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Re: RCP /FoodLetter: Lemongrass

by tsunami » Fri Jun 23, 2006 11:08 am

thx :!:
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Re: RCP /FoodLetter: Lemongrass

by Jenise » Sat Jun 24, 2006 12:14 pm

Yum! Albino's mousse would be a perfect end-of-meal for Robin's duck breast, wouldn't it? Fantastic recipes, both.

I haven't cooked all the wonderful things I intended to. My first planned project had to do with chicken wings--I bought fresh organic ones at a little store in Vancouver three weeks ago, only to find myself an hour later sitting across a desk from an Agricultural Inspector in the Customs building at the Canadian border. It would seem I was about to infect my fellow Americans with bird flu and had to be stopped.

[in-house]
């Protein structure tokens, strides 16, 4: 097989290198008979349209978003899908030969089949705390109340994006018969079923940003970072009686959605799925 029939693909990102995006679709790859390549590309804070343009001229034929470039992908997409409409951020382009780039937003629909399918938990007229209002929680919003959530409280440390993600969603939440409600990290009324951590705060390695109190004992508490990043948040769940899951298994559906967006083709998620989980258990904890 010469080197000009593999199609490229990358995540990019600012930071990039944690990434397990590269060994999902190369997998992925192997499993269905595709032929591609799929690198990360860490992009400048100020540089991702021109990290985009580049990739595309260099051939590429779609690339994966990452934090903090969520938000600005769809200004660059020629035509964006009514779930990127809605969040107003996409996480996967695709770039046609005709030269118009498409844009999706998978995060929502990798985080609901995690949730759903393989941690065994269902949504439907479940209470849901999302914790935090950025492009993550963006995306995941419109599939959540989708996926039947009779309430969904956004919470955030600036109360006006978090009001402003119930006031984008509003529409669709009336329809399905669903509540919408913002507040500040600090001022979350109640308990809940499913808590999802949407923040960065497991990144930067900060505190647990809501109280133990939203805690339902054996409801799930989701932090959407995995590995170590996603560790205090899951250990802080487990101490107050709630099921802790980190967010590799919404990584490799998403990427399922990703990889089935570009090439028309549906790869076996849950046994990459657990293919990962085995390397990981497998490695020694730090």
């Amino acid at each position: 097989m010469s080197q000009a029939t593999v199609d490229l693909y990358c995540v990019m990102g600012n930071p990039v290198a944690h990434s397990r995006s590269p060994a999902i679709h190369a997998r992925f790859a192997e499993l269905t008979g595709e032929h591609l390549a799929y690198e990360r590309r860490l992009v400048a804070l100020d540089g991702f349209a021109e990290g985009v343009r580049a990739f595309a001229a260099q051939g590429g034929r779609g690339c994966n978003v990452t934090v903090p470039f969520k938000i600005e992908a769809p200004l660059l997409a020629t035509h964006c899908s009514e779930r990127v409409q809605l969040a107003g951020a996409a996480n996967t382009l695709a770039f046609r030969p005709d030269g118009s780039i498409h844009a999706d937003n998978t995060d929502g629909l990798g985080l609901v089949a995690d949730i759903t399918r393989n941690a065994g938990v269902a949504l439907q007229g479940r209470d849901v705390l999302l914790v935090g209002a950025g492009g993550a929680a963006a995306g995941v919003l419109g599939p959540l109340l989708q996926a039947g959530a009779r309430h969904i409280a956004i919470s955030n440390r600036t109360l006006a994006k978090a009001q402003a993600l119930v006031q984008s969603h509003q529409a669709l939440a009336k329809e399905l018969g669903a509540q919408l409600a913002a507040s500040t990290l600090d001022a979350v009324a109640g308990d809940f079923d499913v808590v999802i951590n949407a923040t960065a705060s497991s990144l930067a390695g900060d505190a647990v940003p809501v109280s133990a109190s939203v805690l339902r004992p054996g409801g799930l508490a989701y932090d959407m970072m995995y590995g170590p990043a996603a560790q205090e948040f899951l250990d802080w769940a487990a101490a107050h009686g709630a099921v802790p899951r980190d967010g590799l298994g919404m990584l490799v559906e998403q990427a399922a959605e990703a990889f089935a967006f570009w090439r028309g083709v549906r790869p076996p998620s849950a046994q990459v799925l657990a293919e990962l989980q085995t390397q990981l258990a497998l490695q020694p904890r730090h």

So I made Tom Kha Gai and then my cat died and I lost my will to cook. Last night I started cooking for a tasting of old pinots I'm throwing this afternoon to cheer myself up, wherein all the food is going to be semi-Asian. I started an oxtail terrine last night that I intended to give a vaguely Chinese flavor to by using star anise in the cooking broth and adding layers of sauteed shitakes. But fresh shitakes were not to be had, and by the time the tails were done braising I stumbled over the lemon grass I'd purchased for the chicken wings, and so guess what happened? I haven't assembled the final terrine yet, but the lemon grass was giving the beef a very fine flavor indeed. I think I'll pump it with some kaffir lime and coconut milk this morning to finish it as a Beef Panang Terrine. Should be good.